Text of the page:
Grace does all of this in Christ Jesus, Christ was Himself the only possible One through whom Grace could operate, and man could be saved. Christ alone could become the medium through which God's Grace could work, because Christ alone could uphold the dignity of the Law, and take upon Himself the full weight of sin's punishment.

(2) Grace is the unmerited kindness of God toward man, in Christ Jesus. What we mean is this: There was nothing in man to compel God to be gracious. There was nothing in man to make Grace obligatory. Man had no works to proffer, no money to pledge, no goodness to parade, that by such things he might put in a claim for Grace.

Grace is sovereign in its movements. It works within the domain of God's own choice and election. It is expressive of God's love and mercy, independent of man's worth and worthiness.

(3) Grace employs MEANS but does not demand merit. There is nothing the sinner can do to merit Grace; there is much he can do as a means to Grace. The fact that salvation is the free-gift of God's Grace, and is, therefore, without money and without price, does not any the less obligate the sinner to accept the Grace of God.


1. A boast that is common among men. How often do we hear this one, or that one, say, "I am doing my best and God ought to be satisfied with that." The difficulty lies in two things, first, no one does his best; and, second, man's best is far short of the Law's requirements.

We were asked to address a men's business club on "The Golden Rule in Business." We began our address by stating that no such a rule ever dominated or could dominate world business, so long as men live in sin and under Satan's power. Sin is self-centered and not Christ -centered, Neither is sin seeking to serve the good of others. And men are sinners.

2. A boast that is condemned of God. Does the man who boasts before God of his keeping the Law, keep the Law? That is the question which God asks.

The Jews delighted to boast in their prayers. They made broad their phylacteries, and enlarged the borders of their garments. They even added to the Laws of God many of their own conceptions, making burdens heavy to be borne and placing them upon men's shoulders. These Law-boasters were Law-breakers. Of them God said, "The Name of God is blasphemed among the Gentiles through you."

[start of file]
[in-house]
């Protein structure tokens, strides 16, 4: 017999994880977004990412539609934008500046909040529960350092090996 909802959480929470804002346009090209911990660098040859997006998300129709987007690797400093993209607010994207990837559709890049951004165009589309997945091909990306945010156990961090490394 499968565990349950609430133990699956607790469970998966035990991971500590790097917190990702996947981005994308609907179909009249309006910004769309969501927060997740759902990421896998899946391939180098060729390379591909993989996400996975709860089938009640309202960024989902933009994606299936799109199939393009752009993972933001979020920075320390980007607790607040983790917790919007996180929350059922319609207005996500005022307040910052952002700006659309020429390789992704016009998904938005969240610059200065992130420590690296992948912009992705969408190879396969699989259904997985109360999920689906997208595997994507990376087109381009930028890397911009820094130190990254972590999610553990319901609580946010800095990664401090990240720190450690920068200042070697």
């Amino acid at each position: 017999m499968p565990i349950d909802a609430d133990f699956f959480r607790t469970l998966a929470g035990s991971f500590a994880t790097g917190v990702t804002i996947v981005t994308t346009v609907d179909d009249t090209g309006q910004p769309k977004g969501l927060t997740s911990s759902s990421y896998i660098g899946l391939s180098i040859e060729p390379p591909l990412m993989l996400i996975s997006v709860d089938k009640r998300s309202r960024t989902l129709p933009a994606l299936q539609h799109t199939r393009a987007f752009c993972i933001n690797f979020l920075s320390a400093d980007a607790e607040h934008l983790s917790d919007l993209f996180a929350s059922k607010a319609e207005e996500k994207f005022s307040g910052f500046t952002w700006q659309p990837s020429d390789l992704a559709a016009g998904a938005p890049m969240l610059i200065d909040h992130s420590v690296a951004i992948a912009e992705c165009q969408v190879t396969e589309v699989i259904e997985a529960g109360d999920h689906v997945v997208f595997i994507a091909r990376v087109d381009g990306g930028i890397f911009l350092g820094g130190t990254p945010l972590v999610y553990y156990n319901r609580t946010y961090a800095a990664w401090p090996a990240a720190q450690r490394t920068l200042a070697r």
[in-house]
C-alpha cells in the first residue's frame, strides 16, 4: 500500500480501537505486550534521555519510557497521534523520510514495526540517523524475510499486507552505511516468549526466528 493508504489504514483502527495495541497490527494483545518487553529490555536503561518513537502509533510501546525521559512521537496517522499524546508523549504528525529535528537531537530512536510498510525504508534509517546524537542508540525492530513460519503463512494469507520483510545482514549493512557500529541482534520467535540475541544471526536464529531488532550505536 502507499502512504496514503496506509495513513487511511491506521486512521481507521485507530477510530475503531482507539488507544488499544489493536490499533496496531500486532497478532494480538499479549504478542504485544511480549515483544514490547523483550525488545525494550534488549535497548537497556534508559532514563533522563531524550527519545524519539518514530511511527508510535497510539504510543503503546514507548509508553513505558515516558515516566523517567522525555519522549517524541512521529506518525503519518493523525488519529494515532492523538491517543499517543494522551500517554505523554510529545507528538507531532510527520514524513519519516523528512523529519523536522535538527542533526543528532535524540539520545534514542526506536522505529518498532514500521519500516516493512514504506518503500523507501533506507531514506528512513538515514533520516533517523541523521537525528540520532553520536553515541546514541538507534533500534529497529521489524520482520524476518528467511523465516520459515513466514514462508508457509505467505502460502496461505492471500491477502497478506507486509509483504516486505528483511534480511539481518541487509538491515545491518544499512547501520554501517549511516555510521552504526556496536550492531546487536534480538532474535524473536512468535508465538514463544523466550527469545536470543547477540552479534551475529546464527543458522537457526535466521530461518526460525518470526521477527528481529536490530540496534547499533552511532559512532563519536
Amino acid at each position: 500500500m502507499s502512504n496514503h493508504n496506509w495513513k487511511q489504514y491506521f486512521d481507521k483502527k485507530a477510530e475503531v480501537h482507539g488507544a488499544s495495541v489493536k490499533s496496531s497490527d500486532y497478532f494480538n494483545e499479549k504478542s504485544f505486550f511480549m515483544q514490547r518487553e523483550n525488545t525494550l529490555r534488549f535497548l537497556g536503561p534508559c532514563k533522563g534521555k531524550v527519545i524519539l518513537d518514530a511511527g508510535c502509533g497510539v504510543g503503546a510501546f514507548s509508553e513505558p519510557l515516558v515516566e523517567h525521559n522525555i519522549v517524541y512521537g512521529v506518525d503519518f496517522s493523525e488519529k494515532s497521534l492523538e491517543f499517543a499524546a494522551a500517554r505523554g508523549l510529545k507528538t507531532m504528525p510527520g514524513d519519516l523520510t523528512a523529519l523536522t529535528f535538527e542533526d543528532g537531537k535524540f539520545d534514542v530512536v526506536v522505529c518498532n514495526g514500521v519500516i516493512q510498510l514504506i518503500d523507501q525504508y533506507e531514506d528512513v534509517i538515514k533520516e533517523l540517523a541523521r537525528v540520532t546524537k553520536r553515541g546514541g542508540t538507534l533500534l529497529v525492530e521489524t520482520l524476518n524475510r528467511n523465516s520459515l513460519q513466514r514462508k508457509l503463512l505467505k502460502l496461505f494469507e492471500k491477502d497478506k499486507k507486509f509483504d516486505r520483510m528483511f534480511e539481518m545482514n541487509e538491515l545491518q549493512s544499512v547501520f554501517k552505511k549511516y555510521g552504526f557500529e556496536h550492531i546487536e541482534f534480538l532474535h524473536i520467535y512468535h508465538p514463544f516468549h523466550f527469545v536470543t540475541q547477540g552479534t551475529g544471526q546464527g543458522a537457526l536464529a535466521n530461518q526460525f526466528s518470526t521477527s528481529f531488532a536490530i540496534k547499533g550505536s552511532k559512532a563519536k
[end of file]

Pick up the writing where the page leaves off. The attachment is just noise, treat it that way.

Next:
Let us beware lest we also become boasters in the Law, depending upon law-works for our salvation; for he who places himself under the Law, must keep the Law. If, in one point he breaks the Law, he stands guilty before God.


1. All men are sinners. The Jew makes his boast of the Law. We ask, therefore, is the Jew better than the Gentile? The response is plain. "No, in no wise: for we have before proved both Jews and Gentiles, that they are all under sin."

2. All men stand guilty before God. What can the Law do when its precepts are broken, and its commands are set aside? The Law is helpless. It is a bed too short, on which a man may stretch himself; and its coverings are too narrow, with which a man may cover himself.

The one who has boasted of the Law can say nothing in self-justification, as the Law pronounces its curse upon him.

3. The Divine conclusion. Verse twenty has no alternative. It is final in its statement. "Therefore by the deeds of the Law there shall no flesh be justified in His sight: for by the Law is the knowledge of sin."

Had God sought to reach man by the Law, and lead him unto salvation, He would have been compelled to retreat. A sinner who breaks the Law cannot be justified by the Law. The Law might desire to bring righteousness; it might boast its own strength and majesty; it might boast its mighty arm, but it would find itself altogether impoverished by reason of the weakness of the flesh of man.


1. Grace operates without the Law. The Law revealed unto man his sin, but stood by helpless to remedy it. What could the Law do? It could only witness to the fact of the fall of man; but never play a part in man's justification.

Grace stepped in, and God took hold of the situation, and proffered salvation as a free gift to every man. Thus, the righteousness of God passes upon all who believe in Jesus Christ, whether they be Jews or Gentiles: for there is no difference. Justification through the redemption that is in Christ Jesus is offered freely by God's Grace.

Jesus Christ becomes God's channel through whom that Grace operated. God set Christ Jesus forth as a propitiation for our sins, through faith in the Blood of Christ.

Grace leads us to the Cross, and declares unto us how God is righteous; and how we may receive the remission of sins that are past, through the forbearance of God. Grace tells us not only that God is righteous, but that He is also just, when He justifies the ungodly who believe in Jesus.

2. Grace excludes boasting. When Grace steps in, boasting passes out. The two cannot dwell together. The one is given to self-glorying, the other to God-glorifying. How can two walk together except they be agreed?

The Law of works which operates through self-deeds, would open the door and bid "boasting" to enter in; the Law of faith, which operates through the Grace of God, opens the door and bids "boasting" to take its exit. Here is the way God puts it: "Where is boasting then? It is excluded. By what Law? of works? Nay: but by the Law of faith."

3. Another Divine conclusion. "Therefore we conclude that a man is justified by faith without the deeds of the Law." This conclusion is much the same as the one mentioned in verse twenty-one. Here, however, added truth is brought out. It is this: faith operates according to Grace, and not according to the Law. What does this mean? it means that there is no merit in faith, no room for boasting. Faith is the hand that takes, the eye that looks, the foot that steps, the heart that trusts. Faith is active, but it is not classed with "Law-works." It works, but it works in another realm than that where legality works. Faith does not say, I will do this, or that, in order to be saved; it the rather says, I will do this and that because of trust in my Saviour.